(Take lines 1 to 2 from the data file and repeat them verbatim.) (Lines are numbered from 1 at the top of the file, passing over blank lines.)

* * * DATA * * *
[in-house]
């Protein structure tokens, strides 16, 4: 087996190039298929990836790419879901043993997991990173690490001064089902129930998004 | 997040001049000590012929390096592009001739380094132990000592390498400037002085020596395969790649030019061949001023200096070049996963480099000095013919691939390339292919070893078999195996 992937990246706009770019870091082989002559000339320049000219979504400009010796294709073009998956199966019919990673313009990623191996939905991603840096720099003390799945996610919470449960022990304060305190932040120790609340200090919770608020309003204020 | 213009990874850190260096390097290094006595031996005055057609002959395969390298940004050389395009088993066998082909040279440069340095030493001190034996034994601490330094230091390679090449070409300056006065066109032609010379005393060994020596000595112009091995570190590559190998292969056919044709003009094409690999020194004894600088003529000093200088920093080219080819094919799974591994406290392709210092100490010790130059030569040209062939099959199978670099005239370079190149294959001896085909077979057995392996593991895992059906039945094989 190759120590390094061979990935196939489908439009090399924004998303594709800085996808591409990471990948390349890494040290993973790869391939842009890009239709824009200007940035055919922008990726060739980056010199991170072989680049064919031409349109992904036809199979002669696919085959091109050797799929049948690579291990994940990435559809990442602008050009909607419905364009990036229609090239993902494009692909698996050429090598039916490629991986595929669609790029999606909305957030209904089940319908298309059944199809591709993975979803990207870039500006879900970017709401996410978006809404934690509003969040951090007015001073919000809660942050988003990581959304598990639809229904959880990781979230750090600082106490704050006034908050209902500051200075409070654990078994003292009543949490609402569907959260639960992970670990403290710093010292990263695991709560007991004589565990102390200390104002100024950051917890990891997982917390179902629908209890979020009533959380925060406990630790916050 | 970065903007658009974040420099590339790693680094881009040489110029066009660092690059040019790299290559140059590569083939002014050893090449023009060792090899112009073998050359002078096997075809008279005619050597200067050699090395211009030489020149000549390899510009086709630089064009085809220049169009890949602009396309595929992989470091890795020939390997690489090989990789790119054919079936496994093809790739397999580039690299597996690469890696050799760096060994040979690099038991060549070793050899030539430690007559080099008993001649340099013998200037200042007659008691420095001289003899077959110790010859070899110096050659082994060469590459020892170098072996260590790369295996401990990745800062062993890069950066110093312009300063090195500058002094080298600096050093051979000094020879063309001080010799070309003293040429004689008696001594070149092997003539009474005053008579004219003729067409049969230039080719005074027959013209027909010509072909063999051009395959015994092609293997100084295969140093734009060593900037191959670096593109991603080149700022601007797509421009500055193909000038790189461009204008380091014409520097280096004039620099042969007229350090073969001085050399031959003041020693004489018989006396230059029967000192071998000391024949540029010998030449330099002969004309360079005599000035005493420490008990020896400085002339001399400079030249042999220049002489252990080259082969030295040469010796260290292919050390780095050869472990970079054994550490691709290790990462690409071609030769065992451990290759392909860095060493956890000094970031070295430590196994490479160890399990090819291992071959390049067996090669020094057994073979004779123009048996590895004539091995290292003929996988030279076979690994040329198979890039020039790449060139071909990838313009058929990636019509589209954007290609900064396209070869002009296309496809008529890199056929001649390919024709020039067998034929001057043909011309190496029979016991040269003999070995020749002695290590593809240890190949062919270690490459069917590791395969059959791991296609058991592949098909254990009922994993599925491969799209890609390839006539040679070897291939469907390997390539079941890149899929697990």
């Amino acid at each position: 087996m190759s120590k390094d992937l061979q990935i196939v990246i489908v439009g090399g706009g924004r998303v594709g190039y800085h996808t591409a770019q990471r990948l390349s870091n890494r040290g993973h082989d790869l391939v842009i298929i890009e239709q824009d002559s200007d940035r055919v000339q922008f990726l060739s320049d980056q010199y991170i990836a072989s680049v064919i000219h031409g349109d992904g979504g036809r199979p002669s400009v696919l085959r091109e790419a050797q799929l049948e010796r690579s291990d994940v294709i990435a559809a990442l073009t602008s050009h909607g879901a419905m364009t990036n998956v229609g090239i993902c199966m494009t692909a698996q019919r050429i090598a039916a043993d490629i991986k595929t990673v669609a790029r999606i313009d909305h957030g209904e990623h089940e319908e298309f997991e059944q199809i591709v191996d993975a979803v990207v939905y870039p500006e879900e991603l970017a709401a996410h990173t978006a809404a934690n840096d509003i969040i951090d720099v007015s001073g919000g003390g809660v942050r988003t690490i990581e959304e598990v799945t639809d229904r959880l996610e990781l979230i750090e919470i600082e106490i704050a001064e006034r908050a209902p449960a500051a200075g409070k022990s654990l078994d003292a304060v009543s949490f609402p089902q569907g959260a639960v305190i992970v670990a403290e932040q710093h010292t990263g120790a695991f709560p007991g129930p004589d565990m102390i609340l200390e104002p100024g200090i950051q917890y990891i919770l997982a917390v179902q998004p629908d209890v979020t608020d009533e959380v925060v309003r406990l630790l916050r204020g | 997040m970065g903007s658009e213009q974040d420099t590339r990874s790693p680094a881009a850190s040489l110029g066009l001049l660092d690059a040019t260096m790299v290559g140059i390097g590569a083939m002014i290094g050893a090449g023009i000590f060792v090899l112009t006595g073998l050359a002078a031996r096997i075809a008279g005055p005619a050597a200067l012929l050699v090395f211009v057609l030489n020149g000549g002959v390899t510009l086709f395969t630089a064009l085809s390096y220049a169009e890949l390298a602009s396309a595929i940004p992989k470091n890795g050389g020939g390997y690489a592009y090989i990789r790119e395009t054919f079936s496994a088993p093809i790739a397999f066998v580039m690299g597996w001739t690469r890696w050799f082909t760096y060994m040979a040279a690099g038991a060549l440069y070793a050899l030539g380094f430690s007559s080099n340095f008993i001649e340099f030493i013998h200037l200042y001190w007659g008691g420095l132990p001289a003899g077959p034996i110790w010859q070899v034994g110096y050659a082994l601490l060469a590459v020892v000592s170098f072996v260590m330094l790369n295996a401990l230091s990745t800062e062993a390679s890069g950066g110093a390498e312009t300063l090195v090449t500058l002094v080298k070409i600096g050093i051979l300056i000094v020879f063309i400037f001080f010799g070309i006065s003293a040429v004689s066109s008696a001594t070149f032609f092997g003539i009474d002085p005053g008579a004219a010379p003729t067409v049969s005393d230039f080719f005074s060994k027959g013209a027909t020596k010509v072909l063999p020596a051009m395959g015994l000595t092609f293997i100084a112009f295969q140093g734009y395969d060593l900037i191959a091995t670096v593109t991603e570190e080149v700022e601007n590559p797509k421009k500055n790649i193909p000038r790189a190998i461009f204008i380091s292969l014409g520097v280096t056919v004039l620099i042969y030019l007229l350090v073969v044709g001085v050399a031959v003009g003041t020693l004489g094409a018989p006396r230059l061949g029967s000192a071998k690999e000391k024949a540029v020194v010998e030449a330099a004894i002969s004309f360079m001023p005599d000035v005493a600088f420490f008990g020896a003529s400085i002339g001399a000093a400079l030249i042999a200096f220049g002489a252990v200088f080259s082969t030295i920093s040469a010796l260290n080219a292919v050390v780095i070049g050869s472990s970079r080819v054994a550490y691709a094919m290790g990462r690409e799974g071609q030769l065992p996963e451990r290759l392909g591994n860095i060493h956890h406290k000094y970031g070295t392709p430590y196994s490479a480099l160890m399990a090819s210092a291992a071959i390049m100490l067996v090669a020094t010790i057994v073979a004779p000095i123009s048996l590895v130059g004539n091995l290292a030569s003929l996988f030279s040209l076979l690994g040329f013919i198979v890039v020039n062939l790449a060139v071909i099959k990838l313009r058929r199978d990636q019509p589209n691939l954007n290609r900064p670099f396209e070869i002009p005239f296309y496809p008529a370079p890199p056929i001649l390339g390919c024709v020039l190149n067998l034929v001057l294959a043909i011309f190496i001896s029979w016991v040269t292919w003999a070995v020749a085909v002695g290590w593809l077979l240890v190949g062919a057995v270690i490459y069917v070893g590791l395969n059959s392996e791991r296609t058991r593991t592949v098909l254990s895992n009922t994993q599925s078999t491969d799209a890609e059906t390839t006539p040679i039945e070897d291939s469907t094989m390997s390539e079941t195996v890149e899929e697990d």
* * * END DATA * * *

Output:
[in-house]
């Protein structure tokens, strides 16, 4: 087996190039298929990836790419879901043993997991990173690490001064089902129930998004 | 997040001049000590012929390096592009001739380094132990000592390498400037002085020596395969790649030019061949001023200096070049996963480099000095013919691939390339292919070893078999195996 992937990246706009770019870091082989002559000339320049000219979504400009010796294709073009998956199966019919990673313009990623191996939905991603840096720099003390799945996610919470449960022990304060305190932040120790609340200090919770608020309003204020 | 213009990874850190260096390097290094006595031996005055057609002959395969390298940004050389395009088993066998082909040279440069340095030493001190034996034994601490330094230091390679090449070409300056006065066109032609010379005393060994020596000595112009091995570190590559190998292969056919044709003009094409690999020194004894600088003529000093200088920093080219080819094919799974591994406290392709210092100490010790130059030569040209062939099959199978670099005239370079190149294959001896085909077979057995392996593991895992059906039945094989 190759120590390094061979990935196939489908439009090399924004998303594709800085996808591409990471990948390349890494040290993973790869391939842009890009239709824009200007940035055919922008990726060739980056010199991170072989680049064919031409349109992904036809199979002669696919085959091109050797799929049948690579291990994940990435559809990442602008050009909607419905364009990036229609090239993902494009692909698996050429090598039916490629991986595929669609790029999606909305957030209904089940319908298309059944199809591709993975979803990207870039500006879900970017709401996410978006809404934690509003969040951090007015001073919000809660942050988003990581959304598990639809229904959880990781979230750090600082106490704050006034908050209902500051200075409070654990078994003292009543949490609402569907959260639960992970670990403290710093010292990263695991709560007991004589565990102390200390104002100024950051917890990891997982917390179902629908209890979020009533959380925060406990630790916050 | 970065903007658009974040420099590339790693680094881009040489110029066009660092690059040019790299290559140059590569083939002014050893090449023009060792090899112009073998050359002078096997075809008279005619050597200067050699090395211009030489020149000549390899510009086709630089064009085809220049169009890949602009396309595929992989470091890795020939390997690489090989990789790119054919079936496994093809790739397999580039690299597996690469890696050799760096060994040979690099038991060549070793050899030539430690007559080099008993001649340099013998200037200042007659008691420095001289003899077959110790010859070899110096050659082994060469590459020892170098072996260590790369295996401990990745800062062993890069950066110093312009300063090195500058002094080298600096050093051979000094020879063309001080010799070309003293040429004689008696001594070149092997003539009474005053008579004219003729067409049969230039080719005074027959013209027909010509072909063999051009395959015994092609293997100084295969140093734009060593900037191959670096593109991603080149700022601007797509421009500055193909000038790189461009204008380091014409520097280096004039620099042969007229350090073969001085050399031959003041020693004489018989006396230059029967000192071998000391024949540029010998030449330099002969004309360079005599000035005493420490008990020896400085002339001399400079030249042999220049002489252990080259082969030295040469010796260290292919050390780095050869472990970079054994550490691709290790990462690409071609030769065992451990290759392909860095060493956890000094970031070295430590196994490479160890399990090819291992071959390049067996090669020094057994073979004779123009048996590895004539091995290292003929996988030279076979690994040329198979890039020039790449060139071909990838313009058929990636019509589209954007290609900064396209070869002009296309496809008529890199056929001649390919024709020039067998034929001057043909011309190496029979016991040269003999070995020749002695290590593809240890190949062919270690490459069917590791395969059959791991296609058991592949098909254990009922994993599925491969799209890609390839006539040679070897291939469907390997390539079941890149899929697990």